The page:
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    Bass Strait, avoidance of
    From: Peter Fogg
    Date: 2003 May 26, 13:20 +1000

    ----- Original Message -----
    From: "George Huxtable"
    > Remember, the islands of New Zealand are slap in the way of that passage
    > ...passing either side of
    > Tasmania to aim for the Horn....etc
    
    Once through Bass Strait ships had a thousand miles to negotiate the
    potential problems of NZ in the way and, as Joseph Conrad reminds us, that
    is a respectable distance.
    
    >
    > Stretching a string on the globe..shows there's very little difference in
    distance travelled,
    > between passing North of Tasmania through Bass Strait, and passing South,
    > off Tasmania's Southern capes, ..etc
    
    The point is not the relative distances but the different mindset of the old
    dudes due to not expecting to know with any precision their position. Both
    routes have their advantages and disadvantages. To my mind that long dash
    to the south while being pushed ever closer to the rocky western coast of
    Tasmania would be a kind of slow nightmare, as it could take a week or more.
    Which would be worse, a typical roaring westerly or a rarer calm spell,
    drifting ever
    closer due to the current, but more slowly towards that lee shore? But its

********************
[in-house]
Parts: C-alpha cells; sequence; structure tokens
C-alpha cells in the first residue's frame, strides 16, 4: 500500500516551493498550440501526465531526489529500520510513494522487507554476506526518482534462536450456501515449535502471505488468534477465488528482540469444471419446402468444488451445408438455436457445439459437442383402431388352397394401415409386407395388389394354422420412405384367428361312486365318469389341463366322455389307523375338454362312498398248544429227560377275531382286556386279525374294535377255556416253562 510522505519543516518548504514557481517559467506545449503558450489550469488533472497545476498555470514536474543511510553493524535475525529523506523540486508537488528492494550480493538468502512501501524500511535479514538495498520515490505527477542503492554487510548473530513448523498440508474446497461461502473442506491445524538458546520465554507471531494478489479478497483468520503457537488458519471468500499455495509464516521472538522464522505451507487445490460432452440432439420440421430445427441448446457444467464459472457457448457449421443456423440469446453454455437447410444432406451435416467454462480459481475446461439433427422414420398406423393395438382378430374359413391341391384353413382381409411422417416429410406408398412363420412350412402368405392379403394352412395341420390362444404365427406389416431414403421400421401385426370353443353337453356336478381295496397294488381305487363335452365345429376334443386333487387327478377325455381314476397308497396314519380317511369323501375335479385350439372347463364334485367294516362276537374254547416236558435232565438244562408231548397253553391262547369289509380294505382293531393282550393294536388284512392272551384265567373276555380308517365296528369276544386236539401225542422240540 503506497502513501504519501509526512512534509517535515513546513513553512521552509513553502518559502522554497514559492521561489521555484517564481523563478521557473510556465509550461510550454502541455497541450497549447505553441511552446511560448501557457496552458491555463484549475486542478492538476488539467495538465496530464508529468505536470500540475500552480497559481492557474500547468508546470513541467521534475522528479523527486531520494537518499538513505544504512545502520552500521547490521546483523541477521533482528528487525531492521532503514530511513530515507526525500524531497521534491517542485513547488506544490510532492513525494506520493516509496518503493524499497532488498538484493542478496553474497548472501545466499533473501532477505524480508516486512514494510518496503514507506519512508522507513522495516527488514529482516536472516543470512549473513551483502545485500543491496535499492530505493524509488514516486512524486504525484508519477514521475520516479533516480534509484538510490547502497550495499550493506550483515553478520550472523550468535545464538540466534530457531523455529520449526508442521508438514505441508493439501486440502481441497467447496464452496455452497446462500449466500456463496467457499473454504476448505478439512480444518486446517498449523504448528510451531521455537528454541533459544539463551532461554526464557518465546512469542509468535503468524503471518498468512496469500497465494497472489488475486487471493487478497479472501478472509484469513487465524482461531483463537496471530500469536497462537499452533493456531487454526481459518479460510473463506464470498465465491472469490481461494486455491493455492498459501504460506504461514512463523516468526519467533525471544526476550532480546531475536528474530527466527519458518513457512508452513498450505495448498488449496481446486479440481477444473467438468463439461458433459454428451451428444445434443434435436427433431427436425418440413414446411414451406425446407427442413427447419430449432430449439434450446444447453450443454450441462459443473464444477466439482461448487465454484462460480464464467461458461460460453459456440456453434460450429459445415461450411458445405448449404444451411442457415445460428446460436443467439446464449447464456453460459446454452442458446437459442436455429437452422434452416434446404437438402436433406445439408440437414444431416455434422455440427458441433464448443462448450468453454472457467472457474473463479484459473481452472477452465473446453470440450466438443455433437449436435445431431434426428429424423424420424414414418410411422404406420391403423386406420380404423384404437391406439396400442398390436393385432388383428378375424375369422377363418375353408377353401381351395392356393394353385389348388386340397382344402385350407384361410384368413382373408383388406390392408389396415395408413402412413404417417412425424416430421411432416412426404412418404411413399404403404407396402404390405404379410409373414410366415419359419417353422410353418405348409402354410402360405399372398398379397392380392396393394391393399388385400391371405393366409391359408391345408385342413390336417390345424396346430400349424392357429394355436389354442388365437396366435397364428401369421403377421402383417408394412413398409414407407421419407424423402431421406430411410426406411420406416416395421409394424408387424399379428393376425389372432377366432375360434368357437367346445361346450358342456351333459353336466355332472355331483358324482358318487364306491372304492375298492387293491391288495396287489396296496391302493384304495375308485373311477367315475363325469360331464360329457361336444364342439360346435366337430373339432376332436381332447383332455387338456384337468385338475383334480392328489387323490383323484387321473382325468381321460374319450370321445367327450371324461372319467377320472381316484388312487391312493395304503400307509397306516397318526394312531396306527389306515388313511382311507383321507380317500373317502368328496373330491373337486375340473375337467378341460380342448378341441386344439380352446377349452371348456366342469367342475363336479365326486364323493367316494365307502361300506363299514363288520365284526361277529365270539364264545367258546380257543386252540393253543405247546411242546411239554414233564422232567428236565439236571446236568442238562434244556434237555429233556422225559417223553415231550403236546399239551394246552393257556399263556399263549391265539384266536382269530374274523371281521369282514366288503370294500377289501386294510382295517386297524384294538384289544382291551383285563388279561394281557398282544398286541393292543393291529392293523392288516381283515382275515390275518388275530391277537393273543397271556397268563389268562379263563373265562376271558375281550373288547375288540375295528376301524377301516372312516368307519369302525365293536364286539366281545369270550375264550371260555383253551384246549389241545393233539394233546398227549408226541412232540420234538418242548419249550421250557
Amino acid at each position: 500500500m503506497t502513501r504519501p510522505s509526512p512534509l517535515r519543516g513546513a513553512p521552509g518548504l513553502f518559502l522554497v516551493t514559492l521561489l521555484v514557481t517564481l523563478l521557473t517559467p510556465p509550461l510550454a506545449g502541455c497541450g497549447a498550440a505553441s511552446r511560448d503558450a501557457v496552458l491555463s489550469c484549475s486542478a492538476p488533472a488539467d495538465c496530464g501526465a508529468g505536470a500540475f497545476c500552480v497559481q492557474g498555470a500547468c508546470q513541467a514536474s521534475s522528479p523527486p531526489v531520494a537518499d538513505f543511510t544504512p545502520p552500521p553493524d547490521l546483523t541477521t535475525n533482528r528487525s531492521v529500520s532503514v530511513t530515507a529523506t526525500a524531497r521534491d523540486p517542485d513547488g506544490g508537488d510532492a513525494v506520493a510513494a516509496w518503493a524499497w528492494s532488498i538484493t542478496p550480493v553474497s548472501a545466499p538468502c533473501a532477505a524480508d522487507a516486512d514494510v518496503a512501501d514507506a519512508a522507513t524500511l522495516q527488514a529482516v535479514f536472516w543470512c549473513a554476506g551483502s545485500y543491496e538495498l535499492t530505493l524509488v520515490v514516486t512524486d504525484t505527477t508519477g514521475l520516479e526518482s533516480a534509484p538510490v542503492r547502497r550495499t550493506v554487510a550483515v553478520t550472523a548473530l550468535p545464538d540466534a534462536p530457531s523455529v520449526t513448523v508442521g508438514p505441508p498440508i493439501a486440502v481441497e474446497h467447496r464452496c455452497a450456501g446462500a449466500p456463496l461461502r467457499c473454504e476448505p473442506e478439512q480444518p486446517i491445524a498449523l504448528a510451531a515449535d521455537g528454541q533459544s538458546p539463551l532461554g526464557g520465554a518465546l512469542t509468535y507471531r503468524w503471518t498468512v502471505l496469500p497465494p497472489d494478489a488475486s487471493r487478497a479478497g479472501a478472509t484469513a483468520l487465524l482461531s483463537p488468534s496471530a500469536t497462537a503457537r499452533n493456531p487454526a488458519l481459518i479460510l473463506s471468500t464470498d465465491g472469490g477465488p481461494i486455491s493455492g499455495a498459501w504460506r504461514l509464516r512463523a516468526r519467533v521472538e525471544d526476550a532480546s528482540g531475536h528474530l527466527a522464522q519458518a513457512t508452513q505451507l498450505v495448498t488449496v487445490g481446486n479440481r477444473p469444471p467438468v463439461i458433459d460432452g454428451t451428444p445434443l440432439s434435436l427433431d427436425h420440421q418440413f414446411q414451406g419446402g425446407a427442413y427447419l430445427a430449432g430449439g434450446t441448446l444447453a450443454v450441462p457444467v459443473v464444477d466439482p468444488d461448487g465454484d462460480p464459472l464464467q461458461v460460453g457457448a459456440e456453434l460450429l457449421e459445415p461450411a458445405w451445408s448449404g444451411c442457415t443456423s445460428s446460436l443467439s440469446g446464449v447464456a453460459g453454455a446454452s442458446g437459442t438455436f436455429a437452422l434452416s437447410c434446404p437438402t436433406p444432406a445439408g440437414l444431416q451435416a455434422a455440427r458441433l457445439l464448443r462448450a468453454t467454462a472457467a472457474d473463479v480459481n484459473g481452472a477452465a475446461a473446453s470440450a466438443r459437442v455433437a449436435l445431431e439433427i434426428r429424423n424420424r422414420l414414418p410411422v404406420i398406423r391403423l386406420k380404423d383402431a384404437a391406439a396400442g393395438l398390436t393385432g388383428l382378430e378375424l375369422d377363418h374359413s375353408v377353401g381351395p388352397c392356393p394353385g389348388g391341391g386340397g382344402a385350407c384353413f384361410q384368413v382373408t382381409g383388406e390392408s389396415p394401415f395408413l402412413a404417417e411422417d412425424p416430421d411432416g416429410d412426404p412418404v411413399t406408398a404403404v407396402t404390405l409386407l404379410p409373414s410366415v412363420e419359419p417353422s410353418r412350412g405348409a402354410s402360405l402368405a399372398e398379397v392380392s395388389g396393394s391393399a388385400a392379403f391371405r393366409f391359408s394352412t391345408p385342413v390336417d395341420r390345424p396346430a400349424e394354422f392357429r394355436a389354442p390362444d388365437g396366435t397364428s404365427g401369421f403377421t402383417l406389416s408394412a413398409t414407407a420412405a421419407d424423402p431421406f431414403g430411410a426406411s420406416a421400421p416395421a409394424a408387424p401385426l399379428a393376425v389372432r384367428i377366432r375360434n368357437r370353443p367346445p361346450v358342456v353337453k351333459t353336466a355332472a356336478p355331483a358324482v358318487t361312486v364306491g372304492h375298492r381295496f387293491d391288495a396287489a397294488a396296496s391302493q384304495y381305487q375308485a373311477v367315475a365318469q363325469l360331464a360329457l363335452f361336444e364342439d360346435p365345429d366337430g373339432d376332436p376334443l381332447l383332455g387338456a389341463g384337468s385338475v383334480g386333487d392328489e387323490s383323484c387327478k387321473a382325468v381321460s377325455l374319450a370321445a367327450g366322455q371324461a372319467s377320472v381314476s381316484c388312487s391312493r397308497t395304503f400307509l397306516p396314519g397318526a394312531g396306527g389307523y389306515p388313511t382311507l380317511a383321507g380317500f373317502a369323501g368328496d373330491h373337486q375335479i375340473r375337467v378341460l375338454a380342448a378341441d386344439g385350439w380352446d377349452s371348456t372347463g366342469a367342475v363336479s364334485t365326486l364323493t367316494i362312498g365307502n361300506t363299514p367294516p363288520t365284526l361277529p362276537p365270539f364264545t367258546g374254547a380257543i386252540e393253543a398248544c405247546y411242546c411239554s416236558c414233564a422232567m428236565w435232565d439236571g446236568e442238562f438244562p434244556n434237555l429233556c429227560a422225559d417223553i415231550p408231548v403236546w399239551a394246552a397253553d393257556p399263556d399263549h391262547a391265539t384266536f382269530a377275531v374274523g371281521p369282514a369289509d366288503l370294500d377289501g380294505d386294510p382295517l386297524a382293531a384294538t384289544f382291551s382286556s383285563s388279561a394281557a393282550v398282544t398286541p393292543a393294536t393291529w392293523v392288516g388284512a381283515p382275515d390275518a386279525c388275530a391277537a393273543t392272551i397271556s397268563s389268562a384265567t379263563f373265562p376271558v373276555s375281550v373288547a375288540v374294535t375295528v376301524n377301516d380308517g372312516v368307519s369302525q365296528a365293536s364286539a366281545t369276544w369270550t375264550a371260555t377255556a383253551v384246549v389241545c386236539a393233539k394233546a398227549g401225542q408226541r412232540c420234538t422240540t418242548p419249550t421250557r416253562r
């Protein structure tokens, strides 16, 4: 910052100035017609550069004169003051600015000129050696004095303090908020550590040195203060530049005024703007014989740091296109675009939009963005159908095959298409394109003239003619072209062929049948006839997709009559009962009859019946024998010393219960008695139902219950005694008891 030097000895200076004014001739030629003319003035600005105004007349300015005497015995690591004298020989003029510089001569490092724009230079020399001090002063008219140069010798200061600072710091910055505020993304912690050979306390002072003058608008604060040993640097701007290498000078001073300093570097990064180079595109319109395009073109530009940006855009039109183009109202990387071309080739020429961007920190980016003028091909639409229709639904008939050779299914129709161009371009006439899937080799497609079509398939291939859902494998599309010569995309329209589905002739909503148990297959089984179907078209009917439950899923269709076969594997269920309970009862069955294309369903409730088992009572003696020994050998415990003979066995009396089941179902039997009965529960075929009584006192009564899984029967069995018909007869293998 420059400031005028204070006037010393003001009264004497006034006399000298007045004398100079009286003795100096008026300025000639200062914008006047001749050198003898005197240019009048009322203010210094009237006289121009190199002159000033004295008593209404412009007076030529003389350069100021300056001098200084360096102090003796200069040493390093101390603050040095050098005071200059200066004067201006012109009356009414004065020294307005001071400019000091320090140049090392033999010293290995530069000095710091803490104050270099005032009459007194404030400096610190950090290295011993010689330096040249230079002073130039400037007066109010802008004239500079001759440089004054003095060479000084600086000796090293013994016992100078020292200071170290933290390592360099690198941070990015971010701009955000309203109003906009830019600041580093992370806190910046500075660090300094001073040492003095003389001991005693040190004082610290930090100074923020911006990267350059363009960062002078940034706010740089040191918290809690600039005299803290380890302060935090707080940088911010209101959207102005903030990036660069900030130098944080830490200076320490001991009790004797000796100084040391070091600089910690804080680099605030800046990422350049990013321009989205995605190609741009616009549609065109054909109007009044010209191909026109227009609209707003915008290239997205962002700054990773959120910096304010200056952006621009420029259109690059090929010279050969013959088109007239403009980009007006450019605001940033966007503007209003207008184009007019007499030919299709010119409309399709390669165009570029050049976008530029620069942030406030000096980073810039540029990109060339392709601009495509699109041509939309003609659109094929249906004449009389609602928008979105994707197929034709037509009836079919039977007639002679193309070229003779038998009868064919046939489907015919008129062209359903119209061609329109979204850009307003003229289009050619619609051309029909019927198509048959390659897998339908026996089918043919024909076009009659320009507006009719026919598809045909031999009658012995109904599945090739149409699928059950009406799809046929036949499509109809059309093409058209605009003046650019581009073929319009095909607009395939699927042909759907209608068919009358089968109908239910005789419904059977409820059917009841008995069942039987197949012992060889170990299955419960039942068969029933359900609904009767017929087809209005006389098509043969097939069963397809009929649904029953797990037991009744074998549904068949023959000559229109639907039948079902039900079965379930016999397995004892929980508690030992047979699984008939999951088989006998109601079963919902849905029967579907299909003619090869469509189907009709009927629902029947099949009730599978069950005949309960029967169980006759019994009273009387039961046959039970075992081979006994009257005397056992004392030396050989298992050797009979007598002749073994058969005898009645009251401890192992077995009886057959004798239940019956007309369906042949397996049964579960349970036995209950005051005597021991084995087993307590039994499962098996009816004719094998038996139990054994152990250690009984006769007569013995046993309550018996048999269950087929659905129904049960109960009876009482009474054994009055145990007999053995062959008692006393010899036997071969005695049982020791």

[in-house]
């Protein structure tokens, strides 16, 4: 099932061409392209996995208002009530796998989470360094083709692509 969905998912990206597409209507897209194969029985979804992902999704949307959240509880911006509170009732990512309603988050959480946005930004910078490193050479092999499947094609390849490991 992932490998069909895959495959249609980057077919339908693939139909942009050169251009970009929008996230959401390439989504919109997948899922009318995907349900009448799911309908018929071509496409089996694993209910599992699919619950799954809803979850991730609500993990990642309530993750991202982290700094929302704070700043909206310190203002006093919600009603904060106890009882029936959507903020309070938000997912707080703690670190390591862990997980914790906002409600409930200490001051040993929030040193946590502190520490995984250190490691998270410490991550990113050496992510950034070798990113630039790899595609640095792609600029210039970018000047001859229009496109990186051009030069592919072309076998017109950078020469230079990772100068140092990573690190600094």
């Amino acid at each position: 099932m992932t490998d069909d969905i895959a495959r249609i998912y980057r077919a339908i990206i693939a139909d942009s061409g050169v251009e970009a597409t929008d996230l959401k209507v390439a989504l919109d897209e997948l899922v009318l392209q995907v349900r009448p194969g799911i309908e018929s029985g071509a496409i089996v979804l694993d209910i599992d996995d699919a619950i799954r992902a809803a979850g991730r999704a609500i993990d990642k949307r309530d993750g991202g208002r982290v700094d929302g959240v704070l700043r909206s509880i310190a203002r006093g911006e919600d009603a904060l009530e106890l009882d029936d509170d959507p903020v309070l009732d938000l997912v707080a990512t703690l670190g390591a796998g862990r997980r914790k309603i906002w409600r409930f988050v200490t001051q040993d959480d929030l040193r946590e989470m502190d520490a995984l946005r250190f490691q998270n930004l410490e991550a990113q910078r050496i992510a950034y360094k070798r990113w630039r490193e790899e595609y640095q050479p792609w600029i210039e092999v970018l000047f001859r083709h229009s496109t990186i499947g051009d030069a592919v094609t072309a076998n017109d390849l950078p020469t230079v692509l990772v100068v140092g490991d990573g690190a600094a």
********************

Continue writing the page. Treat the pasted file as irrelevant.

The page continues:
easier for me to prefer Bass Strait since I expect, one way and another,
    to always have a very good idea where I am. And a reliable motor.
    In the good'ole'days ships piled up regularly in both places, though
    probably
    more so in Bass Strait.
    King Island (in Bass Strait) was a notorious collector of ships. Now it is
    famous for its dairy products: fine cream and cheeses. The legend goes that
    the shipwrecks contributed the grains inside mattresses stuffed with straw
    from far-off places from which grew the rich grasses that now feed these
    cows.
    
    Not sorry to be hardly diverging at all from the original thread.
    
    Bibliography - such as it is ..
    
    This detour to avoid Bass Strait may have been mentioned, among others, by
    Francis Chichester in his book 'Along the Clipper Way' and by Eric Newby who
    sailed on one of the last of the sailing grain ships in the late 1930s  and
    wrote about that trip in his book with a title something like 'The Last
    Grain Race'.
    
    The chap who served a late apprenticeship under sail, in a variety of
    sailing trading boats, and who went on to become a sailing ship's master
    himself was Alan Villiers, title of his book forgotten. One of these boats
    was the James Craig, which has been splendidly restored and now sails,
    again, out of Sydney.
    
    Excuse me for being vague; I'm happy to read books but avoid collecting them
    (possessions are a burden).
    
    
    

       
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